Study the history of World War II from the vantage point of Poland and Central Europe, which were particularly ravaged during the fighting. Discuss the rise and fall of Hitler’s Germany as seen from the German and Polish perspectives, and learn about the role played by Stalin and the USSR. Lectures and talks cover the entire period from 1933 to 1945, and students visit many of the most important and poignant places relating to World War II in Central Europe.
Reflections of a Tumultuous Century: Polish Politics in the 20th Century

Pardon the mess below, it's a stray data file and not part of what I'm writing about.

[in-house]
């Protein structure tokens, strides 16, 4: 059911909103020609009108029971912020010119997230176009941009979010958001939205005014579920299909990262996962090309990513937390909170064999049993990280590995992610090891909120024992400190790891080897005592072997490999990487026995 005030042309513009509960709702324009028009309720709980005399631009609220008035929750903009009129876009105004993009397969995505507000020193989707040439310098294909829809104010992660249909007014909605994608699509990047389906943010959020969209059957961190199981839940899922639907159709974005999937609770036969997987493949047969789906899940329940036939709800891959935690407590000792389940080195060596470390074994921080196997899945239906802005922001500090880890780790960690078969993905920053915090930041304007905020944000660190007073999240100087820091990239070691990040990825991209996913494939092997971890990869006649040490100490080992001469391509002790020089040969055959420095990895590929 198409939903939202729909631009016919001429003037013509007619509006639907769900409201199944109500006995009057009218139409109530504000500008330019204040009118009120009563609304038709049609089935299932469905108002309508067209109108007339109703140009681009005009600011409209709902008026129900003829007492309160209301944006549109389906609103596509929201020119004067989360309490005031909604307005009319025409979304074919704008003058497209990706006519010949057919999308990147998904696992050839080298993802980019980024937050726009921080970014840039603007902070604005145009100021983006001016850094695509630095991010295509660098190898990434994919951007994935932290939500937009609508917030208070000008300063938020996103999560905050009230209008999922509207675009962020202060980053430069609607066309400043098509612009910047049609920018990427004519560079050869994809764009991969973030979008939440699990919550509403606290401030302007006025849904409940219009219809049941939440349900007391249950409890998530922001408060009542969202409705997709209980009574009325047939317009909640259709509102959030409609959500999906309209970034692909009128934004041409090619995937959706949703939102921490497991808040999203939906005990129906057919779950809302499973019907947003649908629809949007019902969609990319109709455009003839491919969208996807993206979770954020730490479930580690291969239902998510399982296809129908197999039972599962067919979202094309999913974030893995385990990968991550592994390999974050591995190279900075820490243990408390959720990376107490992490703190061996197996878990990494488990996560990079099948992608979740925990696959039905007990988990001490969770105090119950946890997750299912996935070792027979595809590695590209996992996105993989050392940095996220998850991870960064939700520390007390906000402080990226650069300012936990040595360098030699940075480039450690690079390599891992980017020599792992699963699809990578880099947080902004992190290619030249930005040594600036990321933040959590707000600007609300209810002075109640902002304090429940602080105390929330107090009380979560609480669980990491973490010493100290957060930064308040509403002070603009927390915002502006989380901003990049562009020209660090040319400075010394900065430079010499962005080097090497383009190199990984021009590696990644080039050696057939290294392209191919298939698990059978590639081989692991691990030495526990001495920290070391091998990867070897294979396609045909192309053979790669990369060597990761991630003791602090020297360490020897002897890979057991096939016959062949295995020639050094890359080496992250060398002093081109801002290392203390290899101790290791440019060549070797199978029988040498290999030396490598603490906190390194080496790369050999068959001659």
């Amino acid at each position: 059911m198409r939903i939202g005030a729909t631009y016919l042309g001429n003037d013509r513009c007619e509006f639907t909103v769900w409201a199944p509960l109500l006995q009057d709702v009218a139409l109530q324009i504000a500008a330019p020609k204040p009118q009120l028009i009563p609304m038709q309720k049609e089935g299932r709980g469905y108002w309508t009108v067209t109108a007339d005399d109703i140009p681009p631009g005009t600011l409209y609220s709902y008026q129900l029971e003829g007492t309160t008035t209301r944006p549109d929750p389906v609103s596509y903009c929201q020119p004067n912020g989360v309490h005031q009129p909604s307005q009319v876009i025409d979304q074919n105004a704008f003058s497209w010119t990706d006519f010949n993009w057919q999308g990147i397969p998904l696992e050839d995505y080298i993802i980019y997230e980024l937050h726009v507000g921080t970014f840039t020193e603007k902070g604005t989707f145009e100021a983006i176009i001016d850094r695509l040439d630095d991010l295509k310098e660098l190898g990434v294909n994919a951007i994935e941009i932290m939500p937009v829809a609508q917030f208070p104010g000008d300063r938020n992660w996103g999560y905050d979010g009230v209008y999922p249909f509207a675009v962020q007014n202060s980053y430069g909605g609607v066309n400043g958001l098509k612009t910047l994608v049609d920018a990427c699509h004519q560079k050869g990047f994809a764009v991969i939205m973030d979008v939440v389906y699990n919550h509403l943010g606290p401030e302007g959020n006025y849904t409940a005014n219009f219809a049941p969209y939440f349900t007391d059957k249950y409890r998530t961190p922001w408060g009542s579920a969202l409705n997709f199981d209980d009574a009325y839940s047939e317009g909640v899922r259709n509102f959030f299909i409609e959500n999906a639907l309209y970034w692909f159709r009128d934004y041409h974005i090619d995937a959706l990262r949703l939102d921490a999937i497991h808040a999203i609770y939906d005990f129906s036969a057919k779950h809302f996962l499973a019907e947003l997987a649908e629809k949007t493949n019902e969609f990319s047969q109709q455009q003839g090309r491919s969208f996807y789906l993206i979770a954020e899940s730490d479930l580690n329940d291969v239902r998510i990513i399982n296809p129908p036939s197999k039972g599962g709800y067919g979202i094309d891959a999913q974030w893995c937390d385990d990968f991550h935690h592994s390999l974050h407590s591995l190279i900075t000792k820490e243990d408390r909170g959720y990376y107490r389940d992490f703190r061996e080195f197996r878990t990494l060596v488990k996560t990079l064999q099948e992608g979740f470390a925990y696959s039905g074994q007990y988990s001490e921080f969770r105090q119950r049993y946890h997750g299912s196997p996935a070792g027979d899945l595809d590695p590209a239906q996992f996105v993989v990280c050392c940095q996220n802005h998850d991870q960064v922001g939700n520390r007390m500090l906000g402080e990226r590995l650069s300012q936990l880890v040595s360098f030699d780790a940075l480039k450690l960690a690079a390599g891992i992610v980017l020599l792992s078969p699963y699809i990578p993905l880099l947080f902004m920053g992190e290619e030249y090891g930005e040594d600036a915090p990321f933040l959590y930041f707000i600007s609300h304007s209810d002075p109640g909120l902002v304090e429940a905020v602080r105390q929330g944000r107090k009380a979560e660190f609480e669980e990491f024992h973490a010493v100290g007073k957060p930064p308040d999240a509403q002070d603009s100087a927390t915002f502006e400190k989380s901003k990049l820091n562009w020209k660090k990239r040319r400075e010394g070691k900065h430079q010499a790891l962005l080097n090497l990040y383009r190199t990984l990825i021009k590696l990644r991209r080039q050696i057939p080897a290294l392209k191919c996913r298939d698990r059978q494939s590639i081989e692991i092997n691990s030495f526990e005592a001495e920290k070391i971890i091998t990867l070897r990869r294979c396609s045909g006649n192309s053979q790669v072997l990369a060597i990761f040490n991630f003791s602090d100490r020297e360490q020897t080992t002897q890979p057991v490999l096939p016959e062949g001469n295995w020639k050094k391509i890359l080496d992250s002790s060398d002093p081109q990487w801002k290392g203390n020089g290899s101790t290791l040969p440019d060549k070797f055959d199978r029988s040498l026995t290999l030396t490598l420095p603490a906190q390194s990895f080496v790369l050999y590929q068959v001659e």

This course offers a rich, entertaining, multi-disciplinary, and comprehensive insight into the history, culture, politics, and modern life of Central Europe. Study the region's important place in historical European conflicts, its major contributions to modern science and culture, and its deep Jewish cultural heritage. The course concludes with a look at Poland's post-1989 economic success, its role in EU migration, ecological issues, and other current events.
- Study the Holocaust and Poland in the 20th century under world-renowned historian Alexandra Richie, DPhil
- Earn six credit hours from Collegium Civitas (Palace of Culture), a private university in Warsaw
- Meet veterans of the Warsaw Uprising
- Take advantage of internship opportunities at POLIN Museum, Warsaw Uprising Museum, and Witold Pilecki Center for Totalitarian Studies
- Enjoy included lodging in central Warsaw
- Experience excursions to Berlin, Kraków, and Gdańsk